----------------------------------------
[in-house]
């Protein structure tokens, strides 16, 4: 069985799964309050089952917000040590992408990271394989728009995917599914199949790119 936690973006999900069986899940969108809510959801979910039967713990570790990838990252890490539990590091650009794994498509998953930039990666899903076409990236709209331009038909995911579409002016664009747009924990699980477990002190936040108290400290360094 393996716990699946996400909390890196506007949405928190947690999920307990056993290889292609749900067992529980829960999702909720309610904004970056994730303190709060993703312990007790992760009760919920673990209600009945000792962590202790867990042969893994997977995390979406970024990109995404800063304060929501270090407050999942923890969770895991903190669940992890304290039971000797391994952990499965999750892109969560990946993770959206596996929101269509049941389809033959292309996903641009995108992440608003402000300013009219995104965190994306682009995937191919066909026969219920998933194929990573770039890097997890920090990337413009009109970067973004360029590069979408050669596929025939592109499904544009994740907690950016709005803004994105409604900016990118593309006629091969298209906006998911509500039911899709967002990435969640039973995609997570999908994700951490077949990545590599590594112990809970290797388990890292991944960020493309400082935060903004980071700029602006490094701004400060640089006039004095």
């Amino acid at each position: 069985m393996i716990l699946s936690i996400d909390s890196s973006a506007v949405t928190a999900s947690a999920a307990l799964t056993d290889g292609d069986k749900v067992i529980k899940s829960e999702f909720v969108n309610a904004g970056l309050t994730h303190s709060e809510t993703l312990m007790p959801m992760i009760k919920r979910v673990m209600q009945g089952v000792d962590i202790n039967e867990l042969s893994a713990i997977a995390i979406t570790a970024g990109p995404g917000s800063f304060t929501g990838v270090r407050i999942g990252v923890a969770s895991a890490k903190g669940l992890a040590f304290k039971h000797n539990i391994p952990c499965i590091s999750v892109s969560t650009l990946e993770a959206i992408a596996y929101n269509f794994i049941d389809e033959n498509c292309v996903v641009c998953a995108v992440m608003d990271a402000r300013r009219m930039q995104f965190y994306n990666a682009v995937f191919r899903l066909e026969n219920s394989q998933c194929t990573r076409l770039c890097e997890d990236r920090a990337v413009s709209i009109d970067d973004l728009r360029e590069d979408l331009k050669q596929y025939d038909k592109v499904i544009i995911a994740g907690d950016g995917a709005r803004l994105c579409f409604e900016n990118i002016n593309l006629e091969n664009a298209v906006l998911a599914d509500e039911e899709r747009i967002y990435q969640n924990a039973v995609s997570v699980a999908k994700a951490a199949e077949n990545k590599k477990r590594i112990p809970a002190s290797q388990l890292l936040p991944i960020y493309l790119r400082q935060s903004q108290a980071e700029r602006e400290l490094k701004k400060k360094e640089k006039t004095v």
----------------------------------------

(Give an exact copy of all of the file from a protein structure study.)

[in-house]
């Protein structure tokens, strides 16, 4: 069985799964309050089952917000040590992408990271394989728009995917599914199949790119 936690973006999900069986899940969108809510959801979910039967713990570790990838990252890490539990590091650009794994498509998953930039990666899903076409990236709209331009038909995911579409002016664009747009924990699980477990002190936040108290400290360094 393996716990699946996400909390890196506007949405928190947690999920307990056993290889292609749900067992529980829960999702909720309610904004970056994730303190709060993703312990007790992760009760919920673990209600009945000792962590202790867990042969893994997977995390979406970024990109995404800063304060929501270090407050999942923890969770895991903190669940992890304290039971000797391994952990499965999750892109969560990946993770959206596996929101269509049941389809033959292309996903641009995108992440608003402000300013009219995104965190994306682009995937191919066909026969219920998933194929990573770039890097997890920090990337413009009109970067973004360029590069979408050669596929025939592109499904544009994740907690950016709005803004994105409604900016990118593309006629091969298209906006998911509500039911899709967002990435969640039973995609997570999908994700951490077949990545590599590594112990809970290797388990890292991944960020493309400082935060903004980071700029602006490094701004400060640089006039004095």
């Amino acid at each position: 069985m393996i716990l699946s936690i996400d909390s890196s973006a506007v949405t928190a999900s947690a999920a307990l799964t056993d290889g292609d069986k749900v067992i529980k899940s829960e999702f909720v969108n309610a904004g970056l309050t994730h303190s709060e809510t993703l312990m007790p959801m992760i009760k919920r979910v673990m209600q009945g089952v000792d962590i202790n039967e867990l042969s893994a713990i997977a995390i979406t570790a970024g990109p995404g917000s800063f304060t929501g990838v270090r407050i999942g990252v923890a969770s895991a890490k903190g669940l992890a040590f304290k039971h000797n539990i391994p952990c499965i590091s999750v892109s969560t650009l990946e993770a959206i992408a596996y929101n269509f794994i049941d389809e033959n498509c292309v996903v641009c998953a995108v992440m608003d990271a402000r300013r009219m930039q995104f965190y994306n990666a682009v995937f191919r899903l066909e026969n219920s394989q998933c194929t990573r076409l770039c890097e997890d990236r920090a990337v413009s709209i009109d970067d973004l728009r360029e590069d979408l331009k050669q596929y025939d038909k592109v499904i544009i995911a994740g907690d950016g995917a709005r803004l994105c579409f409604e900016n990118i002016n593309l006629e091969n664009a298209v906006l998911a599914d509500e039911e899709r747009i967002y990435q969640n924990a039973v995609s997570v699980a999908k994700a951490a199949e077949n990545k590599k477990r590594i112990p809970a002190s290797q388990l890292l936040p991944i960020y493309l790119r400082q935060s903004q108290a980071e700029r602006e400290l490094k701004k400060k360094e640089k006039t004095v």